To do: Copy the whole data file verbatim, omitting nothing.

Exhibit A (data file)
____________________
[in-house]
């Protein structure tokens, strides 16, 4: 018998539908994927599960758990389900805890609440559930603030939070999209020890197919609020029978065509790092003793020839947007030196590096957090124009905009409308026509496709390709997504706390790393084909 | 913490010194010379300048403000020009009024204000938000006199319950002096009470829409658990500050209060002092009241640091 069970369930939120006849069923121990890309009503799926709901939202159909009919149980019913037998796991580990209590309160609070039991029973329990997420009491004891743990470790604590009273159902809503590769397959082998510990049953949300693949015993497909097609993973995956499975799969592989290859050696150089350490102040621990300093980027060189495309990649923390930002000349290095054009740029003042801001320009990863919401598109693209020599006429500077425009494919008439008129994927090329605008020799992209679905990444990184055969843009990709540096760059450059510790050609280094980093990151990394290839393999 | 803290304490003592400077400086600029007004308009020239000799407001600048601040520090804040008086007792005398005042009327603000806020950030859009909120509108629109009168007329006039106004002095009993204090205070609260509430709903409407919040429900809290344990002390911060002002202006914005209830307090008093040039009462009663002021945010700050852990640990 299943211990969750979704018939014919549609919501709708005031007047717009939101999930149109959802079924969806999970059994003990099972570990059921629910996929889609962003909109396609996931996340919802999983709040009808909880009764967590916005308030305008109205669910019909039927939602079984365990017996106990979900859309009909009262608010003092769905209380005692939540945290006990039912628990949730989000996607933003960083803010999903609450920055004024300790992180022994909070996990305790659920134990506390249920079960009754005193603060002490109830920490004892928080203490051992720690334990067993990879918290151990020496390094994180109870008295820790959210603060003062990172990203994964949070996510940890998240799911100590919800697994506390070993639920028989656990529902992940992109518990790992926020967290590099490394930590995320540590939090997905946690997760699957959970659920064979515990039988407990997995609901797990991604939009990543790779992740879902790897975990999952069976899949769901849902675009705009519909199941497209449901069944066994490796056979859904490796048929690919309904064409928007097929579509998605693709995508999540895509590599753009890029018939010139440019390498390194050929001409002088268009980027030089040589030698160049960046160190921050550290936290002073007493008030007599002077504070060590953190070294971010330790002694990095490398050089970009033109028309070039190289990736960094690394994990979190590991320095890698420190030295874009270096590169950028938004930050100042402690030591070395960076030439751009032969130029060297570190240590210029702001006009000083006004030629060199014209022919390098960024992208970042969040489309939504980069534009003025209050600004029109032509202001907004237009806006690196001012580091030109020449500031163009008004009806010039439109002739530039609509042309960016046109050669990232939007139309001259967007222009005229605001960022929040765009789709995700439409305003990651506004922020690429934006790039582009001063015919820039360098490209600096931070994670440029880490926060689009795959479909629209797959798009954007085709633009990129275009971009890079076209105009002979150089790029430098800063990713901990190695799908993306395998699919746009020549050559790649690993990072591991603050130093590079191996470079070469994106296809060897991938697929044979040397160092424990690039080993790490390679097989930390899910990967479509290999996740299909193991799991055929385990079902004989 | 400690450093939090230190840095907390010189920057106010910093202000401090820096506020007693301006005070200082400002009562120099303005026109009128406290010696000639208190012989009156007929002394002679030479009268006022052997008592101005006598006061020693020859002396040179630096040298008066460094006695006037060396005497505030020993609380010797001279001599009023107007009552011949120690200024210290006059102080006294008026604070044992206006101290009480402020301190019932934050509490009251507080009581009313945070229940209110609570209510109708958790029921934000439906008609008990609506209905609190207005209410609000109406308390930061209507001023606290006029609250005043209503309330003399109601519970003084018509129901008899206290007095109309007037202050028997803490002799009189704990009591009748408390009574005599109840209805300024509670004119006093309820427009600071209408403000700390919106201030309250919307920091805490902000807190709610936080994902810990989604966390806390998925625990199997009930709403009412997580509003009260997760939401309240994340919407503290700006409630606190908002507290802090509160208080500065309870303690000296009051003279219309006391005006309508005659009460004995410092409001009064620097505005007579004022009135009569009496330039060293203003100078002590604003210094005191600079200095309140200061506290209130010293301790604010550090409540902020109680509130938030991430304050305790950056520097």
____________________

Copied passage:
[in-house]
């Protein structure tokens, strides 16, 4: 018998539908994927599960758990389900805890609440559930603030939070999209020890197919609020029978065509790092003793020839947007030196590096957090124009905009409308026509496709390709997504706390790393084909 | 913490010194010379300048403000020009009024204000938000006199319950002096009470829409658990500050209060002092009241640091 069970369930939120006849069923121990890309009503799926709901939202159909009919149980019913037998796991580990209590309160609070039991029973329990997420009491004891743990470790604590009273159902809503590769397959082998510990049953949300693949015993497909097609993973995956499975799969592989290859050696150089350490102040621990300093980027060189495309990649923390930002000349290095054009740029003042801001320009990863919401598109693209020599006429500077425009494919008439008129994927090329605008020799992209679905990444990184055969843009990709540096760059450059510790050609280094980093990151990394290839393999 | 803290304490003592400077400086600029007004308009020239000799407001600048601040520090804040008086007792005398005042009327603000806020950030859009909120509108629109009168007329006039106004002095009993204090205070609260509430709903409407919040429900809290344990002390911060002002202006914005209830307090008093040039009462009663002021945010700050852990640990 299943211990969750979704018939014919549609919501709708005031007047717009939101999930149109959802079924969806999970059994003990099972570990059921629910996929889609962003909109396609996931996340919802999983709040009808909880009764967590916005308030305008109205669910019909039927939602079984365990017996106990979900859309009909009262608010003092769905209380005692939540945290006990039912628990949730989000996607933003960083803010999903609450920055004024300790992180022994909070996990305790659920134990506390249920079960009754005193603060002490109830920490004892928080203490051992720690334990067993990879918290151990020496390094994180109870008295820790959210603060003062990172990203994964949070996510940890998240799911100590919800697994506390070993639920028989656990529902992940992109518990790992926020967290590099490394930590995320540590939090997905946690997760699957959970659920064979515990039988407990997995609901797990991604939009990543790779992740879902790897975990999952069976899949769901849902675009705009519909199941497209449901069944066994490796056979859904490796048929690919309904064409928007097929579509998605693709995508999540895509590599753009890029018939010139440019390498390194050929001409002088268009980027030089040589030698160049960046160190921050550290936290002073007493008030007599002077504070060590953190070294971010330790002694990095490398050089970009033109028309070039190289990736960094690394994990979190590991320095890698420190030295874009270096590169950028938004930050100042402690030591070395960076030439751009032969130029060297570190240590210029702001006009000083006004030629060199014209022919390098960024992208970042969040489309939504980069534009003025209050600004029109032509202001907004237009806006690196001012580091030109020449500031163009008004009806010039439109002739530039609509042309960016046109050669990232939007139309001259967007222009005229605001960022929040765009789709995700439409305003990651506004922020690429934006790039582009001063015919820039360098490209600096931070994670440029880490926060689009795959479909629209797959798009954007085709633009990129275009971009890079076209105009002979150089790029430098800063990713901990190695799908993306395998699919746009020549050559790649690993990072591991603050130093590079191996470079070469994106296809060897991938697929044979040397160092424990690039080993790490390679097989930390899910990967479509290999996740299909193991799991055929385990079902004989 | 400690450093939090230190840095907390010189920057106010910093202000401090820096506020007693301006005070200082400002009562120099303005026109009128406290010696000639208190012989009156007929002394002679030479009268006022052997008592101005006598006061020693020859002396040179630096040298008066460094006695006037060396005497505030020993609380010797001279001599009023107007009552011949120690200024210290006059102080006294008026604070044992206006101290009480402020301190019932934050509490009251507080009581009313945070229940209110609570209510109708958790029921934000439906008609008990609506209905609190207005209410609000109406308390930061209507001023606290006029609250005043209503309330003399109601519970003084018509129901008899206290007095109309007037202050028997803490002799009189704990009591009748408390009574005599109840209805300024509670004119006093309820427009600071209408403000700390919106201030309250919307920091805490902000807190709610936080994902810990989604966390806390998925625990199997009930709403009412997580509003009260997760939401309240994340919407503290700006409630606190908002507290802090509160208080500065309870303690000296009051003279219309006391005006309508005659009460004995410092409001009064620097505005007579004022009135009569009496330039060293203003100078002590604003210094005191600079200095309140200061506290209130010293301790604010550090409540902020109680509130938030991430304050305790950056520097």